SEPTEMBER 4, 2012
“On The Huge Threats And Challenges Of Defamation Cases”
Saul Leventhal, Minnesota Litigator
In the digital age, (mis)information travels far, fast, and essentially at no up-front cost — as never before. The potential for far-reaching reputation harm, irretrievable and at light-speed is a new social phenomenon. This should be news to no one. There is now a thriving market for “reputation management” (formerly known as public relations, damage control, crisis management?).
But think twice before you counsel your client to sue for defamation…
There are many perils in defamation cases. Perhaps the worst is that current U.S. law and, in particular, the rules for stating claims in complaints arguably require defamed plaintiffs to echo, re-broadcast, and republish the defamatory statements complained of in a public court file.
How many people would have read or heard of the unflattering descriptions of Dr. McKee if he himself had had not made a case of them?
The case, by the way, is being argued before the Minnesota Supreme Court this morning. The trial court had tossed out Dr. McKee’s complaint. The Court of Appeals reversed in part, concluding: that appellant’s defamation claim shall proceed with respect to the following statements: (1) appellant told the patient that he had to “spend time finding out if you were transferred or died”; (2) appellant said, “44% of hemorrhagic strokes die within 30 days. I guess this is the better option”; (3) appellant said, “You don’t need therapy”; (4) appellant said, “it doesn’t matter” that the patient’s gown did not cover his backside; (5) appellant left the patient’s room without talking to the patient’s family; and (6) a nurse told respondent that appellant was “a real tool.”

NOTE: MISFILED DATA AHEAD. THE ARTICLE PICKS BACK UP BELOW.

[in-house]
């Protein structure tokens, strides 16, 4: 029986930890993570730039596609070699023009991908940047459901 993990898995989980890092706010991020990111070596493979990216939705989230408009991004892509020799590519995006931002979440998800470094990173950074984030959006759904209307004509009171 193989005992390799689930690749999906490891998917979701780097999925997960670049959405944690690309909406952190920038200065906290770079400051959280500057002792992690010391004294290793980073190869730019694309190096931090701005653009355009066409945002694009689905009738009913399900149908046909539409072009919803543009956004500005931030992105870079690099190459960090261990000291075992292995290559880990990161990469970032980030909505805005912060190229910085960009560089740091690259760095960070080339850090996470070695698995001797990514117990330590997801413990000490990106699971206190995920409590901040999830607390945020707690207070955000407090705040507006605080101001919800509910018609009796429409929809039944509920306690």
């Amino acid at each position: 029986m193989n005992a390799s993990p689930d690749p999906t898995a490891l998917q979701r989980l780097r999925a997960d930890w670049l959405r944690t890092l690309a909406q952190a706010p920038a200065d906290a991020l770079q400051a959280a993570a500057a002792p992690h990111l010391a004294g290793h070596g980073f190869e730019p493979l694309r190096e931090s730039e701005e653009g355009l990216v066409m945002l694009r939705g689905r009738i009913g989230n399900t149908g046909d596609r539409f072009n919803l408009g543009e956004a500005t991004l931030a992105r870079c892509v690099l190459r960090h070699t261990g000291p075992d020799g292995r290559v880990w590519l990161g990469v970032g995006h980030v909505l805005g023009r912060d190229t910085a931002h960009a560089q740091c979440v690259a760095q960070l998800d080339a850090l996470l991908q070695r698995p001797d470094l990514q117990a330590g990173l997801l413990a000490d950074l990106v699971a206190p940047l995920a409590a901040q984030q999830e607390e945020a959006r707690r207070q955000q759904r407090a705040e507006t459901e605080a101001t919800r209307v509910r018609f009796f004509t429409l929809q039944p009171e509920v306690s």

Has Dr. McKee’s lawsuit made him more likely or less likely to be widely viewed as “a real tool”?
If you bring a “normal” lawsuit and lose, the reputation risk is relatively slight. If, however, you bring a defamation lawsuit and you lose, or even if you quietly settle and call it a “win” (which is, all things considered, will be the way over 90% likely outcome), you may have taken whatever harm you originally suffered and magnified it, perhaps exponentially. Ralph Waldo Emerson famously said, “If you shoot at a king, you must kill him.” In a defamation case, similarly, plaintiffs had better fully appreciate the stakes of a misfire.
Speaking of the harm suffered by a defamation plaintiff, how is that measured? If a jury agrees with a doctor defamation plaintiff’s claim that a disappointed patient’s family falsely suggested that a nurse called the doctor a “real tool,” can the doctor really trace any actual damages to that unflattering, if ambiguous, label? And, if not, how is a jury to fix on a dollar amount? And how much was the claimed damage caused not by the original publication but by the defamation plaintiff’s subsequent lawsuit?